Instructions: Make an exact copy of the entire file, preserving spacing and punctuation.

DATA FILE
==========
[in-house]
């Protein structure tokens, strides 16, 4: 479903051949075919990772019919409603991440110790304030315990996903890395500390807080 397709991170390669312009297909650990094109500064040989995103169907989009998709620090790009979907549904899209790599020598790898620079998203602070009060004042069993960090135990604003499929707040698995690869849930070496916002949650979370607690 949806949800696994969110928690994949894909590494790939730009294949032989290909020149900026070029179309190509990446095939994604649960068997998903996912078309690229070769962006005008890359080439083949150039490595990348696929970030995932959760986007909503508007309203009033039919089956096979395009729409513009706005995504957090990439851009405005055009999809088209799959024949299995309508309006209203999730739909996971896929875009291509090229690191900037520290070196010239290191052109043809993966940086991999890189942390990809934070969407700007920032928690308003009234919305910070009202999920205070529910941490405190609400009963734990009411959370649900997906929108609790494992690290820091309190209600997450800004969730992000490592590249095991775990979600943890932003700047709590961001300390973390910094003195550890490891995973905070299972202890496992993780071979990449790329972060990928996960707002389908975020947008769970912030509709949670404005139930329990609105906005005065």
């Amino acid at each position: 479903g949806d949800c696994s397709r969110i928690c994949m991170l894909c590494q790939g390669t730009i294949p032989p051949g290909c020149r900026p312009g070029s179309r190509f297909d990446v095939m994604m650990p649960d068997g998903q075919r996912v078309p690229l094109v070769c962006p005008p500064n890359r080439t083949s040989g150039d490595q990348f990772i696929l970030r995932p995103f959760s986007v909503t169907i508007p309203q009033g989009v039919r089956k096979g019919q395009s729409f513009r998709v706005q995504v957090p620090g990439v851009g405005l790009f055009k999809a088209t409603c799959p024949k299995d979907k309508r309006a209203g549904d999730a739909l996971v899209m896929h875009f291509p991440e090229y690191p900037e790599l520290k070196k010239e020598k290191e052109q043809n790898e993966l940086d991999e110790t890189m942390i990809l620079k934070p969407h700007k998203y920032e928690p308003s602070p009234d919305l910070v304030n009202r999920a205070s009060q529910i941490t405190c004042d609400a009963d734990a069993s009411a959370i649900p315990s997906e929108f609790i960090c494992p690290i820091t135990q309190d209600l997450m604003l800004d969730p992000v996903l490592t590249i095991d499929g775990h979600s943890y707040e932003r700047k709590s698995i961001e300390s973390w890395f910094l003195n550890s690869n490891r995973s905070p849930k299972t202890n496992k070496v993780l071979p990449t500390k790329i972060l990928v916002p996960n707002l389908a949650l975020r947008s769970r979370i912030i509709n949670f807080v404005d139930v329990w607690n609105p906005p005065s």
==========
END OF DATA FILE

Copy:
[in-house]
């Protein structure tokens, strides 16, 4: 479903051949075919990772019919409603991440110790304030315990996903890395500390807080 397709991170390669312009297909650990094109500064040989995103169907989009998709620090790009979907549904899209790599020598790898620079998203602070009060004042069993960090135990604003499929707040698995690869849930070496916002949650979370607690 949806949800696994969110928690994949894909590494790939730009294949032989290909020149900026070029179309190509990446095939994604649960068997998903996912078309690229070769962006005008890359080439083949150039490595990348696929970030995932959760986007909503508007309203009033039919089956096979395009729409513009706005995504957090990439851009405005055009999809088209799959024949299995309508309006209203999730739909996971896929875009291509090229690191900037520290070196010239290191052109043809993966940086991999890189942390990809934070969407700007920032928690308003009234919305910070009202999920205070529910941490405190609400009963734990009411959370649900997906929108609790494992690290820091309190209600997450800004969730992000490592590249095991775990979600943890932003700047709590961001300390973390910094003195550890490891995973905070299972202890496992993780071979990449790329972060990928996960707002389908975020947008769970912030509709949670404005139930329990609105906005005065």
């Amino acid at each position: 479903g949806d949800c696994s397709r969110i928690c994949m991170l894909c590494q790939g390669t730009i294949p032989p051949g290909c020149r900026p312009g070029s179309r190509f297909d990446v095939m994604m650990p649960d068997g998903q075919r996912v078309p690229l094109v070769c962006p005008p500064n890359r080439t083949s040989g150039d490595q990348f990772i696929l970030r995932p995103f959760s986007v909503t169907i508007p309203q009033g989009v039919r089956k096979g019919q395009s729409f513009r998709v706005q995504v957090p620090g990439v851009g405005l790009f055009k999809a088209t409603c799959p024949k299995d979907k309508r309006a209203g549904d999730a739909l996971v899209m896929h875009f291509p991440e090229y690191p900037e790599l520290k070196k010239e020598k290191e052109q043809n790898e993966l940086d991999e110790t890189m942390i990809l620079k934070p969407h700007k998203y920032e928690p308003s602070p009234d919305l910070v304030n009202r999920a205070s009060q529910i941490t405190c004042d609400a009963d734990a069993s009411a959370i649900p315990s997906e929108f609790i960090c494992p690290i820091t135990q309190d209600l997450m604003l800004d969730p992000v996903l490592t590249i095991d499929g775990h979600s943890y707040e932003r700047k709590s698995i961001e300390s973390w890395f910094l003195n550890s690869n490891r995973s905070p849930k299972t202890n496992k070496v993780l071979p990449t500390k790329i972060l990928v916002p996960n707002l389908a949650l975020r947008s769970r979370i912030i509709n949670f807080v404005d139930v329990w607690n609105p906005p005065s």